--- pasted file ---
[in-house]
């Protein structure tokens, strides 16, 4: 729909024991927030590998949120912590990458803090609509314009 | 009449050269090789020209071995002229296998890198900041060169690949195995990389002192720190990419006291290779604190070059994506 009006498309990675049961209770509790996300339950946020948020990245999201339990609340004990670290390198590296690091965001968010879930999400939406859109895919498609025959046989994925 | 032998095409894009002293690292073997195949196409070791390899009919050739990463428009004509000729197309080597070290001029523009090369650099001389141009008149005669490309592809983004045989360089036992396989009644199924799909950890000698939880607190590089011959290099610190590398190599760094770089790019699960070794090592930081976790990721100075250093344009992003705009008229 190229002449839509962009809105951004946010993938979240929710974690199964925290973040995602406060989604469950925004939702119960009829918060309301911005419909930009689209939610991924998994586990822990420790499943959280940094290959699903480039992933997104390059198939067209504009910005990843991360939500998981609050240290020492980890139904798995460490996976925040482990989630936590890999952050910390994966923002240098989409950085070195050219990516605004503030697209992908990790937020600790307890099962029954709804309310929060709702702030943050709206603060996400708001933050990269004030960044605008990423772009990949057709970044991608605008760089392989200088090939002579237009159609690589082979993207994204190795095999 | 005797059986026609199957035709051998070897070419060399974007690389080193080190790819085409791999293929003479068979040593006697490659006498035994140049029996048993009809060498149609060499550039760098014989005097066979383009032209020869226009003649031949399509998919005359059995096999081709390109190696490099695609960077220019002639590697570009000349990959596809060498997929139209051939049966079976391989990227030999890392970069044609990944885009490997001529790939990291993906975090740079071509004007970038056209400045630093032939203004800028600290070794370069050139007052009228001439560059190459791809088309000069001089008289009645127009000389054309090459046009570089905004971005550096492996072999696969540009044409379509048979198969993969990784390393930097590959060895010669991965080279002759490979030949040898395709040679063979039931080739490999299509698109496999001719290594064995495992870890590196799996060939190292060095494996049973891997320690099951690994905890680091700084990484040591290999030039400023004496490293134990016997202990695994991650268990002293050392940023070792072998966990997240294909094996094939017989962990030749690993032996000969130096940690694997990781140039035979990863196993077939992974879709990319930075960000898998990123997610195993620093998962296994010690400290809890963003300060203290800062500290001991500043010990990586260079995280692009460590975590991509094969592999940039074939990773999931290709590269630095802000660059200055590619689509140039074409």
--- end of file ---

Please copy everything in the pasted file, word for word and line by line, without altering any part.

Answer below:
[in-house]
């Protein structure tokens, strides 16, 4: 729909024991927030590998949120912590990458803090609509314009 | 009449050269090789020209071995002229296998890198900041060169690949195995990389002192720190990419006291290779604190070059994506 009006498309990675049961209770509790996300339950946020948020990245999201339990609340004990670290390198590296690091965001968010879930999400939406859109895919498609025959046989994925 | 032998095409894009002293690292073997195949196409070791390899009919050739990463428009004509000729197309080597070290001029523009090369650099001389141009008149005669490309592809983004045989360089036992396989009644199924799909950890000698939880607190590089011959290099610190590398190599760094770089790019699960070794090592930081976790990721100075250093344009992003705009008229 190229002449839509962009809105951004946010993938979240929710974690199964925290973040995602406060989604469950925004939702119960009829918060309301911005419909930009689209939610991924998994586990822990420790499943959280940094290959699903480039992933997104390059198939067209504009910005990843991360939500998981609050240290020492980890139904798995460490996976925040482990989630936590890999952050910390994966923002240098989409950085070195050219990516605004503030697209992908990790937020600790307890099962029954709804309310929060709702702030943050709206603060996400708001933050990269004030960044605008990423772009990949057709970044991608605008760089392989200088090939002579237009159609690589082979993207994204190795095999 | 005797059986026609199957035709051998070897070419060399974007690389080193080190790819085409791999293929003479068979040593006697490659006498035994140049029996048993009809060498149609060499550039760098014989005097066979383009032209020869226009003649031949399509998919005359059995096999081709390109190696490099695609960077220019002639590697570009000349990959596809060498997929139209051939049966079976391989990227030999890392970069044609990944885009490997001529790939990291993906975090740079071509004007970038056209400045630093032939203004800028600290070794370069050139007052009228001439560059190459791809088309000069001089008289009645127009000389054309090459046009570089905004971005550096492996072999696969540009044409379509048979198969993969990784390393930097590959060895010669991965080279002759490979030949040898395709040679063979039931080739490999299509698109496999001719290594064995495992870890590196799996060939190292060095494996049973891997320690099951690994905890680091700084990484040591290999030039400023004496490293134990016997202990695994991650268990002293050392940023070792072998966990997240294909094996094939017989962990030749690993032996000969130096940690694997990781140039035979990863196993077939992974879709990319930075960000898998990123997610195993620093998962296994010690400290809890963003300060203290800062500290001991500043010990990586260079995280692009460590975590991509094969592999940039074939990773999931290709590269630095802000660059200055590619689509140039074409």